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Hospital Triage System for Adult Patients Using an Influenza-Like Illness Scoring System during the 2009 Pandemic---Mexico

Hospital Triage System for Adult Patients Using an Influenza-Like Illness Scoring System during the 2009 Pandemic---Mexico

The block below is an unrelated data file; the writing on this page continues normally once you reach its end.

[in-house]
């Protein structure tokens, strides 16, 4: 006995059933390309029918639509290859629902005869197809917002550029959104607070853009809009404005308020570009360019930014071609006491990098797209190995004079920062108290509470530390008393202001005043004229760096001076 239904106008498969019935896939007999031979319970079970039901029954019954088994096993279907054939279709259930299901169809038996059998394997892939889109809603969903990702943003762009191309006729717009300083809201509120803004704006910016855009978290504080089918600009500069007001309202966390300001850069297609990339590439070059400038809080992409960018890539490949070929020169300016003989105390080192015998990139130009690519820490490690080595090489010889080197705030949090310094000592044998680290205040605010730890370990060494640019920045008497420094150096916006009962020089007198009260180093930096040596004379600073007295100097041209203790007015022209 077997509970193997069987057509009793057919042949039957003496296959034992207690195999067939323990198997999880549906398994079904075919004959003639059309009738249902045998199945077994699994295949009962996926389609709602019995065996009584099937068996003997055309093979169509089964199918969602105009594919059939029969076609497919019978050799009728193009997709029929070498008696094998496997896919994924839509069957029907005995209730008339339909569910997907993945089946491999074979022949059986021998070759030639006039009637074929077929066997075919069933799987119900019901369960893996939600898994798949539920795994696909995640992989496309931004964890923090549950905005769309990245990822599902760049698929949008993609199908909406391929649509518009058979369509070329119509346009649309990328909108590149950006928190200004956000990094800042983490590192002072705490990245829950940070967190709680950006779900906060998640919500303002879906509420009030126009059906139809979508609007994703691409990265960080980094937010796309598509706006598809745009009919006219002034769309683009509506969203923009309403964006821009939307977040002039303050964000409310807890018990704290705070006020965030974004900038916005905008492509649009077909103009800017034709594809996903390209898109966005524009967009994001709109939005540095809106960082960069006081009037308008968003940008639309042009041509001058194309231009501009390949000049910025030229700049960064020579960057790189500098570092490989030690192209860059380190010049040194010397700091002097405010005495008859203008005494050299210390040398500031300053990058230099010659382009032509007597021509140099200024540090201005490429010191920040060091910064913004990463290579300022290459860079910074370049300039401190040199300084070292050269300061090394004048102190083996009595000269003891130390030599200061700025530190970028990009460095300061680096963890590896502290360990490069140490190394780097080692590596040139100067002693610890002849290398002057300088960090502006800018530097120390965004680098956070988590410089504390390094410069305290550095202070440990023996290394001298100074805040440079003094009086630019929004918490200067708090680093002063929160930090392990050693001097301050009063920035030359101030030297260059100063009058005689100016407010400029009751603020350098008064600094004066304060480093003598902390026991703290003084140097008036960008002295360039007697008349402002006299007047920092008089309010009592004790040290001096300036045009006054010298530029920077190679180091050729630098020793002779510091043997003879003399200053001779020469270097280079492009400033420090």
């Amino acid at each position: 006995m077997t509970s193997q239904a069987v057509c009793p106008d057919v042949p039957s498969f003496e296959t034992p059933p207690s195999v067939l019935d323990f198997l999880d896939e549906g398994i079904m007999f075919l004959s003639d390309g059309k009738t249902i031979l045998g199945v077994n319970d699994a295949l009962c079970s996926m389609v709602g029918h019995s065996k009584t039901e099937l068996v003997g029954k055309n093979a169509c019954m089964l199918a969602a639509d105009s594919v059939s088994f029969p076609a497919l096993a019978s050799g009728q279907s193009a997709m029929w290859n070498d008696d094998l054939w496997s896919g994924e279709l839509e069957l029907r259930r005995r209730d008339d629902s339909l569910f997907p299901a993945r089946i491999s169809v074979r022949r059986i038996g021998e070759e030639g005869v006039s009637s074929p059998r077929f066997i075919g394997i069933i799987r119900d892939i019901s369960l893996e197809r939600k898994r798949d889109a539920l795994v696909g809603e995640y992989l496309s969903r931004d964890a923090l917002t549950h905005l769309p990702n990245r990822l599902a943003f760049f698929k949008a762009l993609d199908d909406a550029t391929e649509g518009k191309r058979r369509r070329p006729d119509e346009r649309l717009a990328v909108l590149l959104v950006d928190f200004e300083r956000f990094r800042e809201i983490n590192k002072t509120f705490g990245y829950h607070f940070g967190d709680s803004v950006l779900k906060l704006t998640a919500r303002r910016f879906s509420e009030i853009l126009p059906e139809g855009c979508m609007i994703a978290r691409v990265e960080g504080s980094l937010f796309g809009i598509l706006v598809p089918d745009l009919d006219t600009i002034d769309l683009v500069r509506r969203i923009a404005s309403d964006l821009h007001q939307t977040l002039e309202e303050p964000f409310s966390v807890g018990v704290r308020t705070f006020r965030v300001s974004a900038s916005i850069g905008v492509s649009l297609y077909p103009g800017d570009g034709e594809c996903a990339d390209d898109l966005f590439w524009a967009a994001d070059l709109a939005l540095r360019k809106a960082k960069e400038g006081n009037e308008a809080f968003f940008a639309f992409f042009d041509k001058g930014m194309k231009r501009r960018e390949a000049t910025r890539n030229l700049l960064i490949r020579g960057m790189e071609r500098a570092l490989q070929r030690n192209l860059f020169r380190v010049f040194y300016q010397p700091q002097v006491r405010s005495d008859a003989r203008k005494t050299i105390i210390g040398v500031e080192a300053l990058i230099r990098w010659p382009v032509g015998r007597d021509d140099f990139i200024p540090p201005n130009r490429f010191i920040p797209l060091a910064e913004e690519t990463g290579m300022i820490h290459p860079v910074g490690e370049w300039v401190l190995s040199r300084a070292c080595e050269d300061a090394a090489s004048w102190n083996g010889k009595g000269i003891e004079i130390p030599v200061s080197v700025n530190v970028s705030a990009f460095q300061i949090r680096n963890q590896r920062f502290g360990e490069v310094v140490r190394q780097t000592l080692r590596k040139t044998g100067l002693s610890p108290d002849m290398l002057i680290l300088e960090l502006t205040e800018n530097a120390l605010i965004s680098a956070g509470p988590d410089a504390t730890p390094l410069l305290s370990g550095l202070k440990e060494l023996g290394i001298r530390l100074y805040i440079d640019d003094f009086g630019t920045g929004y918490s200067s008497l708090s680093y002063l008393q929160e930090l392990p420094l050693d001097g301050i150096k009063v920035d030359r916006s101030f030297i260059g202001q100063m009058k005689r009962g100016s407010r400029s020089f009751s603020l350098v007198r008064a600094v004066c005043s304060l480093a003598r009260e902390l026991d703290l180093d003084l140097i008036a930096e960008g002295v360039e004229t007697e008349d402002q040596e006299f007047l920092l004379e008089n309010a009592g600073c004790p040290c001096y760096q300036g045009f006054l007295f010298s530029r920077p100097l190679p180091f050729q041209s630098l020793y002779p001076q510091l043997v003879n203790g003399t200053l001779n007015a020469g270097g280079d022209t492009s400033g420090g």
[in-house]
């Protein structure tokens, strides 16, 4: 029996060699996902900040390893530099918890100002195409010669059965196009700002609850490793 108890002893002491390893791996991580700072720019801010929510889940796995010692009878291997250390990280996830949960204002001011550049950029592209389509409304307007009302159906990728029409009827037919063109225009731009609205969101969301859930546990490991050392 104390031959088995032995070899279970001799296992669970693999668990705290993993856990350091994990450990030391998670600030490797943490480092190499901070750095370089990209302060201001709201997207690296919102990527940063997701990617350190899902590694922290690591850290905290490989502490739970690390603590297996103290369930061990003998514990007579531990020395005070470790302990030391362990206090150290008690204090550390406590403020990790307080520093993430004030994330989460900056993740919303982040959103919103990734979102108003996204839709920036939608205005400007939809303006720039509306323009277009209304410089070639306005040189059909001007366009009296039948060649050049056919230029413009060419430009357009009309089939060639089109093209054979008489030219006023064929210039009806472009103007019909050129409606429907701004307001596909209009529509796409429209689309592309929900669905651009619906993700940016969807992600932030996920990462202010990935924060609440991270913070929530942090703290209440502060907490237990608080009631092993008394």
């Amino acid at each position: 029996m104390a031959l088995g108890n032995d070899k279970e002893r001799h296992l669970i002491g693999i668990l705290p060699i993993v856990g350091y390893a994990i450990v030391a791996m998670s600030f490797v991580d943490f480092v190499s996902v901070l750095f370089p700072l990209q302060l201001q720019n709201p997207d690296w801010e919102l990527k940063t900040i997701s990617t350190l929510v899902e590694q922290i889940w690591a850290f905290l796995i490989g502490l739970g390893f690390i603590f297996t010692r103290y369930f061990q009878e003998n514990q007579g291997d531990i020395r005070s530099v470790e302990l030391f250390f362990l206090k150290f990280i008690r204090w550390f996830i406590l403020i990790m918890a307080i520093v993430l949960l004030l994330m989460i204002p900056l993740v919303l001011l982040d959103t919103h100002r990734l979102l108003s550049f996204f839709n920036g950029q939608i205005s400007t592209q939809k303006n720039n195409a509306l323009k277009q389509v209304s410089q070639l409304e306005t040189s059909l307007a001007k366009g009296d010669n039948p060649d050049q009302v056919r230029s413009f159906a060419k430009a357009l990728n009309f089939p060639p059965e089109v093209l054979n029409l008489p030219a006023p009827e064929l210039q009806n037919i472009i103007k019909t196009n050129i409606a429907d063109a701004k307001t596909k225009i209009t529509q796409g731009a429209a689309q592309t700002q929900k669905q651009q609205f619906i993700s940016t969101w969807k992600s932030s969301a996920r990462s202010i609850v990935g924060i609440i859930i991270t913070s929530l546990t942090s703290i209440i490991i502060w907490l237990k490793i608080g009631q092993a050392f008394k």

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  Hospital Triage System for Adult Patients Using anInfluenza-Like Illness Scoring System during the 2009Pandemic—Mexico Eduardo Rodriguez-Noriega 1,2 , Esteban Gonzalez-Diaz 1 , Rayo Morfin-Otero 1,2 , Gerardo F. Gomez-Abundis 2 , Jaime Brisen˜o-Ramirez 1,2 , Hector Raul Perez-Gomez 1,2 , Hugo Lopez-Gatell 3 , Celia M. Alpuche-Aranda 4 , Ernesto Ramı´ rez 4 , Irma Lo´ pez 4 , Miguel Iguala 4 , Ietza Bojo´ rquez Chapela 3 , Ethel PalaciosZavala 3 , Mauricio Herna´ ndez 3 , Tammy L. Stuart 5 , Margarita Elsa Villarino 6 , Marc-Alain Widdowson 6 ,Steve Waterman 6 , Timothy Uyeki 6 , Eduardo Azziz-Baumgartner 6 * , for the Hospital Civil de Guadalajara,Fray Antonio Alcalde Emerging Respiratory Infections Response Team " 1 Hospital Civil de Guadalajara, Fray Antonio Alcalde, Guadalajara, Jalisco, Me´xico,  2 Instituto de Patologı´a Infecciosa y Experimental, Centro Universitario Ciencias de laSalud, Universidad de Guadalajara, Guadalajara, Jalisco, Me´xico,  3 Direccio´n General de Epidemiologı´a, Me´xico Ministry of Health, Me´xico City, Distrito Federal, Me´xico, 4 National Public Health Laboratory, Me´xico City, Distrito Federal, Me´xico,  5 Public Health Agency of Canada, Winnipeg, Manitoba, Canada,  6 United States Centers forDisease Control and Prevention, Atlanta, Georgia, United States of America Abstract Background:   Pandemic influenza A (H1N1) virus emerged during 2009. To help clinicians triage adults with acute respiratoryillness, a scoring system for influenza-like illness (ILI) was implemented at Hospital Civil de Guadalajara, Mexico. Methods:   A medical history, laboratory and radiology results were collected on emergency room (ER) patients with acuterespiratory illness to calculate an ILI-score. Patients were evaluated for admission by their ILI-score and clinicians’ assessmentof risk for developing complications. Nasal and throat swabs were collected from intermediate and high-risk patients forinfluenza testing by RT-PCR. The disposition and ILI-score of those oseltamivir-treated versus untreated, clinicalcharacteristics of 2009 pandemic influenza A (H1N1) patients versus test-negative patients were compared by Pearson’s X 2 , Fisher’s Exact, and Wilcoxon rank-sum tests. Results:   Of 1840 ER patients, 230 were initially hospitalized (mean ILI-score=15), and the rest were discharged, including286 ambulatory patients given oseltamivir (median ILI-score=11), and 1324 untreated (median ILI-score=5). Fourteen (1%)untreated patients returned, and 3 were hospitalized on oseltamivir (median ILI-score =19). Of 371 patients tested by RT-PCR, 104 (28%) had pandemic influenza and 42 (11%) had seasonal influenza A detected. Twenty (91%) of 22 imagedhospitalized pandemic influenza patients had bilateral infiltrates compared to 23 (38%) of 61 imaged hospital test-negativepatients (p , 0.001). One patient with confirmed pandemic influenza presented 6 days after symptom onset, requiredmechanical ventilation, and died. Conclusions:   The triaging system that used an ILI-score complimented clinicians’ judgment of who needed oseltamivir andinpatient care and helped hospital staff manage a surge in demand for services. Citation:  Rodriguez-Noriega E, Gonzalez-Diaz E, Morfin-Otero R, Gomez-Abundis GF, Brisen˜o-Ramirez J, et al. (2010) Hospital Triage System for Adult PatientsUsing an Influenza-Like Illness Scoring System during the 2009 Pandemic—Mexico. PLoS ONE 5(5): e10658. doi:10.1371/journal.pone.0010658 Editor:  Wenjun Li, Duke University Medical Center, United States of America Received  December 14, 2009;  Accepted  April 12, 2010;  Published  May 14, 2010This is an open-access article distributed under the terms of the Creative Commons Public Domain declaration which stipulates that, once placed in the publicdomain, this work may be freely reproduced, distributed, transmitted, modified, built upon, or otherwise used by anyone for any lawful purpose. Funding:  The U.S. Centers for Disease Control and Prevention (CDC) who provided technical assistance during the outbreak investigations in Mexico had a roledesigning the study, guiding data collection, analyzing data, manuscript development, and decision to submit to PLoS ONE. Specifically, CDC paid for U.S.Government staff to travel and provide technical assistance during the investigation. The authors are unaware of any further funding than that provided bycoverage of per diem and travel for U.S. Government employees deployed in Mexico. Competing Interests:  The authors have declared that no competing interests exist.* E-mail: "  Membership of the Hospital Civil de Guadalajara, Fray Antonio Alcalde Emerging Respiratory Infections Response Team is provided in the Acknowledgments. Introduction The severity of seasonal influenza epidemics is unpredictableand influenced by the predominant circulating virus strains andlevel of immunity in the population [1]. During peak communityinfluenza activity, hospitals and emergency rooms may beoverwhelmed by patients presenting with influenza-like illness(ILI) and more severe disease [2,3]. Illness attack rates may be higher among most age groups during pandemics than observedfor seasonal influenza due to limited immunity among exposedpopulations [4]. The re-emergence of highly pathogenic avianinfluenza A (H5N1) virus among poultry with sporadic transmis-sion to exposed persons and the resulting high mortality hasstimulated global influenza pandemic preparedness [5]. PLoS ONE | 1 May 2010 | Volume 5 | Issue 5 | e10658  Key features of pandemic influenza planning are developing strategies to meet expected increased demand for patient care,and how to allocate limited resources, including ventilators andcritical care [6– 9]. Guidance has been developed for clinicaltriage of patients with ILI, including special populations(e.g. children, pregnant women), during a pandemic [10–12]. Akey clinical decision is determining which ill persons can bemanaged as outpatients and which require hospitalization.Scoring systems, with varying predictive power, have beendeveloped to determine who will require hospitalization, needICU care, require a ventilator, or is at high risk of death(e.g. CURB-65)[13 –15 ]. Figure 1. Influenza Scoring System at the Hospital Civil de Guadalajara during the (H1N1) pandemic 2009—Mexico   . doi:10.1371/journal.pone.0010658.g001Triaging during 2009 PandemicPLoS ONE | 2 May 2010 | Volume 5 | Issue 5 | e10658  The emergence of 2009 pandemic influenza A (H1N1) virus haspresented a great challenge for clinicians throughout the world[16]. Overwhelming demand for medical care by patients with ILIand limited availability of oseltamivir necessitated that cliniciansrapidly triage patients for outpatient care or hospital admission.These challenges are compounded by the need for earlyoseltamivir treatment of influenza patients for optimal efficacy[17]. At the Hospital Civil de Guadalajara, Fray Antonio Alcalde(HCGFAA), Mexico, clinicians from the Adult Infectious DiseasesUnit used a modified ILI scoring system to systematically triageadult patients with respiratory complaints and determine whowould be prioritized for hospitalization and antivirals. We describethis triaging system during the peak 2009 pandemic inGuadalajara (April–August, 2009). Methods HCGFAA is a 1000-bed tertiary care facility with a 30-bedinfectious diseases unit. In response to high demand for emergencymedical services among adult patients with acute respiratorycomplaints, infectious disease specialists implemented an ILIscoring system on April 25, 2009. This scoring system was adaptedfrom a system developed by Hak et al in the United States forhospitalization decision-making among elderly patients withpneumonia or influenza during influenza epidemics [18]. In theemergency room (ER), a questionnaire was used to recordpatients’ demographics, signs and symptoms, history of healthcare utilization, chronic medical conditions, laboratory, andradiology findings to calculate patients’ ILI-scores (Figure 1).Clinicians used an ILI-score  $ 16 (high-risk), their judgment of patients’ severity of illness and proximity to the hospital to decidedwhether to admit the patient and treat them with oseltamivir.Patients with intermediate ILI-scores (7–15) were discharged fromthe ER, treated with oseltamivir and followed daily by phone for10 days. Those with low ILI-scores (  # 6) were discharged withoutantiviral treatment, and instructed to return if their symptomsworsened.Nasal and throat swab specimens were collected from all high-risk and intermediate-risk patients. Swabs were combined inphosphate-buffered saline viral transport media and split intoaliquots for influenza testing. One aliquot was tested by rapiddiagnostic test (QuickVue Influenza Test, Quidel, San Diego, CA)and immunofluorescence at the hospital. A second aliquot was sentfrozen at  2 70 u C to the National Public Health (InDRE)laboratory in Mexico City. InDRE tested the samples with real-time RT-PCR (rRT-PCR) using a multiplex assay and 4 sets of  Figure 2. Histogram of patients seeking care for acute respiratory infections at Hospital Civil de Guadalajara during the (H1N1)pandemic 2009—Mexico. doi:10.1371/journal.pone.0010658.g002Triaging during 2009 PandemicPLoS ONE | 3 May 2010 | Volume 5 | Issue 5 | e10658  primers (i.e. influenza A, universal swine, 2009 pandemicinfluenza A (H1N1), and a control for human genetic material)[19]. Each hospitalized patient had a chest x-ray and a chest CTscan performed at admission.Clinicians prescribed standard doses of oseltamivir 75 mg BIDfor five days [17]. Hospitalized patients assessed to have severeillness received 150 mg of oseltamivir PO BID 6 5 days, aman-tadine 300 mg PO BID 6 10 days, broad spectrum antibiotics (e.g.linezolid), and paracetamol. Patients were discharged whenafebrile and without dyspnea.Patients’ demographics, clinical presentation, treatments, andoutcome data were entered into an SPSS database. The ILI-score,treatment, disposition, and virology results of triaged patients werecompared by Pearson’s  X 2 , Fisher’s Exact, Student t-tests, andWilcoxon rank-sum tests.The study was approved by the research ethics committee of theHospital Civil de Guadalajara, Fray Antonio Alcalde and the finaldraft for publication was also approved by the research ethicscommittee of the Hospital Civil de Guadalajara, Fray Antonio Alcalde. Investigators kept the datasets in password protectedsystems and presented data without identifiers to protect theanonymity of case-patients. Results Disposition of Triaged Patients During April 25–August 9, hospital staff triaged 1840 personswith acute respiratory infections (Figure 2). Patients’ median agewas 29 years [IQR 22–41 years] and 55% were female. Of the1840 ER patients, 167 (9.1%) were classified at high risk (meanILI-score=19), 725 (39.4%) at intermediate risk (median ILI-score=10), and 945 (51.4%) at low risk (median ILI-score=3) of developing complications of presumptive 2009 pandemic influenza A (H1N1) disease (Table 1). Two-hundred and thirty (12.5%) wereadmitted to hospital (median ILI-score=15 [IQR=11–19])(Figure 3). Of 286 ambulatory patients who were prescribedoseltamivir (median ILI-score=11, IQR=7–15), none requiredsubsequent medical evaluation. Of 1324 ambulatory patients whowere not treated with oseltamivir (median ILI-score=5, IQR=1– 8), 14 (0.8%) returned a median of 8 days after their initial visit.Three (21%) of the 14 returning patients (i.e. one pregnant andtwo with a history of tobacco abuse), were hospitalized and treatedwith oseltamivir (with a median ILI-score =19). Two of these 3returning patients who were subsequently hospitalized testedpositive for 2009 pandemic influenza (H1N1). One (7%) of the 14returning patients was prescribed oseltamivir and discharged fromthe ED, and 10 (71%) were discharged home without oseltamivir.One patient visited triage three times, but was not treated withoseltamivir. Three deaths occurred in hospitalized patients (aged18, 37, and 54 years). Decedents presented to the ER a mean of 4days after symptom onset with a mean ILI score of 16. Onedecedent was confirmed with pandemic H1N1, one had seasonalinfluenza A, and one was not tested. All other hospitalized patientsimproved and were discharged home. Characteristics of hospitalized patients Hospitalized patients presented within a median of 2 days aftersymptom onset with dyspnea and abnormal findings on chestimaging. Sixty-seven (30%) of the 230 hospitalized patientssmoked tobacco (for a mean duration of 8 years), 45 (20%) had a Table 1.  Demographic Characteristics of Patients Seeking Care for acute respiratory infection at the Hospital Civil de Guadalajaraduring the (H1N1) pandemic 2009—Mexico. Demographics N (%)All initiallytriagedpatients(N=1840)All hospitalizedpatients treatedwith oseltamivir(N=233)   All ambulatorypatients treatedwith oseltamiviras outpatients(N=286)   Patientsdischarged fromtriage withoutoseltamivir(N=1324)All patientstreated withoseltamivir withseasonal influenzaA cases (N=42)   All patientstreated withoseltamivir withpandemic (H1N1)2009 cases(N=104)   Median age 29 28 29 29 31 23*Females 1017 (55%) 134 (58%) 154 (54%) 741 (55%) 20 (48%) 45 (43%) Most Frequently ReportedOccupations Home makers 376 (20%) 62 (27%) 32 (11%) 287 (22%) 8 (19%) 12 (12%)Students 288 (16%) 40 (17%) 51 (18%) 198 (15%) 3 (7%) 28 (28%)Health care workers 230 (13%) 17 (7%) 88 (31%) 126 (10%) 6 (14%) 13 (12%)Retail workers 163 (9%) 18 (8%) 14 (5%) 132 (10%) 4 (10%) 3 (3%)Construction workers 121 (7%) 8 (3%) 4 (1%) 111 (8%) 2 (5%) 5 (4%)Unemployed 74 (4%) 11 (5%) 4 (1%) 60 (5%) 3 (7%) 1 (1%)Assessment of risk High risk 167 (9%) 114 (49%) 52 (18%) 4 (0.3%) 14 (33%) 38 (37%)Intermediate risk 725 (39%) 104 (45%) 173 (60%) 451 (34%) 18 (43%) 49 (47%)Low risk 945 (51%) 15 (6%) 59 (21%) 880 (66%) 10 (24%) 14 (16%)¥Median ILI-score 6 15 11 5 14 13*Difference between seasonal influenza and pandemic (H1N1), 2009, p=0.0007.¥2% of pandemic (H1N1) 2009 missing risk assessment information. { Includes all hospitalized cases regardless of influenza RT-PCR test results. ‘ Includes all hospitalized cases and ambulatory patients treated with oseltamivir who tested positive for influenza A.doi:10.1371/journal.pone.0010658.t001 Triaging during 2009 PandemicPLoS ONE | 4 May 2010 | Volume 5 | Issue 5 | e10658  history of alcohol abuse (i.e. using CAGE questionnaire), and 22(10%) had a history of other drug use (Table 2). Ninety-onepercent of hospitalized patients reported fatigue, 90% headache,88% myalgias, 86% fever, 82% chills, and 63% dry cough(Table 3). During triage, fever (i.e. measured temperature $ 38 u C) was documented in 184 (79%) of the 233 hospitalizedpatients (Table 4). Sixteen (33%) of the 49 hospitalized patientswho were afebrile at triage reported using paracetamol, non-steroidal anti-inflammatory medications or oral corticosteroidsprior to their ER visit. Nine (4%) of the 233 hospitalized patientshad hypoxia (i.e. PO 2  , 70), 4 had hypotension (blood pressure , 90/60), and 3 required invasive mechanical ventilation. One-hundred and fifty-six (69%) of 233 hospitalized patients hadlymphopenia compared to 117 (41%) of 286 ambulatory patientstreated with oseltamivir (p , 0.0001). Similarly, 35 (15%) of 233hospitalized patients had thrombocytopenia compared to 19 (7%)of 286 ambulatory patients treated with oseltamivir (p , 0.001).Out of the 181 hospitalized patients tested, 36 (20%) werepositive for 2009 pandemic influenza A (H1N1) and 24 (13%)were positive for seasonal influenza A. Similarly, out of the 187hospitalized patients tested, 68 (36%) were positive for 2009pandemic influenza A (H1N1) and 18 (10%) were positive forseasonal influenza A. Clinical presentation of patients who tested positive for2009 pandemic influenza A (H1N1) virus Of the 1840 persons triaged, 379 (21%) were tested for influenza(i.e. 371 (20%) by rRT-PCR, 112 (6%) by rapid diagnostic test,and 89 (5%) by immunofluorescence). Of the 371 patients testedby rRT-PCR, 104 (28%) had pandemic (H1N1) and 42 (11%) hadseasonal influenza A detected. There was a 0.51 correlationbetween rRT-PCR and rapid diagnostic test results among the 85patients who were tested by both methods (p , 0.001). In contrast,there was a 0.15 correlation between rRT-PCR and immunoflu-orescence results among the 57 who were tested by both methods.In comparison to patients with seasonal influenza, patients whoserRT-PCR tested positive for 2009 pandemic influenza A (H1N1)were younger (Figure 4). The median age of patients who testedpositive for 2009 pandemic influenza A (H1N1) was 23 years versus 31 years for patients who tested positive for seasonal Figure 3. Patients seeking care with acute respiratory infections at the Hospital Civil de Guadalajara during the (H1N1) pandemic2009—Mexico. doi:10.1371/journal.pone.0010658.g003Triaging during 2009 PandemicPLoS ONE | 5 May 2010 | Volume 5 | Issue 5 | e10658